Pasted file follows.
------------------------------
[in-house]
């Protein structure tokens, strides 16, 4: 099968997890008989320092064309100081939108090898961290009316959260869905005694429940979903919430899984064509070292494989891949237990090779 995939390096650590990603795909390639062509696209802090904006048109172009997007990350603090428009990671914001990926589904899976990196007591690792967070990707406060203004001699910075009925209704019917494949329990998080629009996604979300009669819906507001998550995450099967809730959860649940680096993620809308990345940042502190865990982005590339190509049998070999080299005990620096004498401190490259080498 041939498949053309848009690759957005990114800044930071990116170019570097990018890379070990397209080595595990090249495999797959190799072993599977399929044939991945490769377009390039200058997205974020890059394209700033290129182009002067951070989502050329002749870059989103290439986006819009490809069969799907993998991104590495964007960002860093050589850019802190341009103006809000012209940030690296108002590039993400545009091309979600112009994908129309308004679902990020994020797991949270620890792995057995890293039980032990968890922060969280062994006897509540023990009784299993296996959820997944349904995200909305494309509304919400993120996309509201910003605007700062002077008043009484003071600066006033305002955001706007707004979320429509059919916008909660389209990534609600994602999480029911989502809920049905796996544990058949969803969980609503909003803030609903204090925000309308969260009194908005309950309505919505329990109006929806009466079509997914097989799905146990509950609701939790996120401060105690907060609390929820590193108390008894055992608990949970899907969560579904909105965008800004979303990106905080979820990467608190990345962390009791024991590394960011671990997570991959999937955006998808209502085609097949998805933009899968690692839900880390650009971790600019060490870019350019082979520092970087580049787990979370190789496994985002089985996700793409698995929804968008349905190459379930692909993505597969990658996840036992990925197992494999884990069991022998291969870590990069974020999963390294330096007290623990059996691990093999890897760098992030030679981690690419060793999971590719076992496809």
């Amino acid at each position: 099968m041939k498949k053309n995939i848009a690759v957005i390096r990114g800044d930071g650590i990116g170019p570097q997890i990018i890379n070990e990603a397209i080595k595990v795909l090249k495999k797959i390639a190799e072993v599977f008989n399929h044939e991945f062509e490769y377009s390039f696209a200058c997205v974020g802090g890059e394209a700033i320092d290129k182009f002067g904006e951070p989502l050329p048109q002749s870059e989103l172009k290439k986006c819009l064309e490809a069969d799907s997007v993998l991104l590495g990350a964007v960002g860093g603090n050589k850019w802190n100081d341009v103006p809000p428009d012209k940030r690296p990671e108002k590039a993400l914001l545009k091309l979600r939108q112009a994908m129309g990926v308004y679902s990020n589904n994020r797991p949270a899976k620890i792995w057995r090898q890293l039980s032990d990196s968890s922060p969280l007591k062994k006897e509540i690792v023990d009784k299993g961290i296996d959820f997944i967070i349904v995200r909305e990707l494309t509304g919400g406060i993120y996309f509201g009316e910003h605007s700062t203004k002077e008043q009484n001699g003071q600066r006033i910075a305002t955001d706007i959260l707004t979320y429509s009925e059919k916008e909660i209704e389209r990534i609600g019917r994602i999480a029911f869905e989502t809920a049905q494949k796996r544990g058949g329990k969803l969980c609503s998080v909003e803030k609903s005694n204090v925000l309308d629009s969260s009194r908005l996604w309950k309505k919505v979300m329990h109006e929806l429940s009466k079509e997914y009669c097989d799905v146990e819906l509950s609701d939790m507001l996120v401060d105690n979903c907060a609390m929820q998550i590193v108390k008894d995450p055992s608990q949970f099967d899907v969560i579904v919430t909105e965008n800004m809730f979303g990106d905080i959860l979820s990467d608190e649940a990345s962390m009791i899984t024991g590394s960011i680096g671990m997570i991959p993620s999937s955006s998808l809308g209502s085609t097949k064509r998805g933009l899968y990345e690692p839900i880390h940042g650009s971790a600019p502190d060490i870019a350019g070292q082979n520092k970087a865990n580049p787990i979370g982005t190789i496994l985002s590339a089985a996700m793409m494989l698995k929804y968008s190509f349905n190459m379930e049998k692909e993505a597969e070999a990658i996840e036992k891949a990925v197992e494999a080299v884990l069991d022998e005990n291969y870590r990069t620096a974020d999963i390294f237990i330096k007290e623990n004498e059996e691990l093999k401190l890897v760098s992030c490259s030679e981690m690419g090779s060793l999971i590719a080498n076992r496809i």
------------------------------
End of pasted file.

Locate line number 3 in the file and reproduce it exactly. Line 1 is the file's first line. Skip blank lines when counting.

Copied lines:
């Amino acid at each position: 099968m041939k498949k053309n995939i848009a690759v957005i390096r990114g800044d930071g650590i990116g170019p570097q997890i990018i890379n070990e990603a397209i080595k595990v795909l090249k495999k797959i390639a190799e072993v599977f008989n399929h044939e991945f062509e490769y377009s390039f696209a200058c997205v974020g802090g890059e394209a700033i320092d290129k182009f002067g904006e951070p989502l050329p048109q002749s870059e989103l172009k290439k986006c819009l064309e490809a069969d799907s997007v993998l991104l590495g990350a964007v960002g860093g603090n050589k850019w802190n100081d341009v103006p809000p428009d012209k940030r690296p990671e108002k590039a993400l914001l545009k091309l979600r939108q112009a994908m129309g990926v308004y679902s990020n589904n994020r797991p949270a899976k620890i792995w057995r090898q890293l039980s032990d990196s968890s922060p969280l007591k062994k006897e509540i690792v023990d009784k299993g961290i296996d959820f997944i967070i349904v995200r909305e990707l494309t509304g919400g406060i993120y996309f509201g009316e910003h605007s700062t203004k002077e008043q009484n001699g003071q600066r006033i910075a305002t955001d706007i959260l707004t979320y429509s009925e059919k916008e909660i209704e389209r990534i609600g019917r994602i999480a029911f869905e989502t809920a049905q494949k796996r544990g058949g329990k969803l969980c609503s998080v909003e803030k609903s005694n204090v925000l309308d629009s969260s009194r908005l996604w309950k309505k919505v979300m329990h109006e929806l429940s009466k079509e997914y009669c097989d799905v146990e819906l509950s609701d939790m507001l996120v401060d105690n979903c907060a609390m929820q998550i590193v108390k008894d995450p055992s608990q949970f099967d899907v969560i579904v919430t909105e965008n800004m809730f979303g990106d905080i959860l979820s990467d608190e649940a990345s962390m009791i899984t024991g590394s960011i680096g671990m997570i991959p993620s999937s955006s998808l809308g209502s085609t097949k064509r998805g933009l899968y990345e690692p839900i880390h940042g650009s971790a600019p502190d060490i870019a350019g070292q082979n520092k970087a865990n580049p787990i979370g982005t190789i496994l985002s590339a089985a996700m793409m494989l698995k929804y968008s190509f349905n190459m379930e049998k692909e993505a597969e070999a990658i996840e036992k891949a990925v197992e494999a080299v884990l069991d022998e005990n291969y870590r990069t620096a974020d999963i390294f237990i330096k007290e623990n004498e059996e691990l093999k401190l890897v760098s992030c490259s030679e981690m690419g090779s060793l999971i590719a080498n076992r496809i």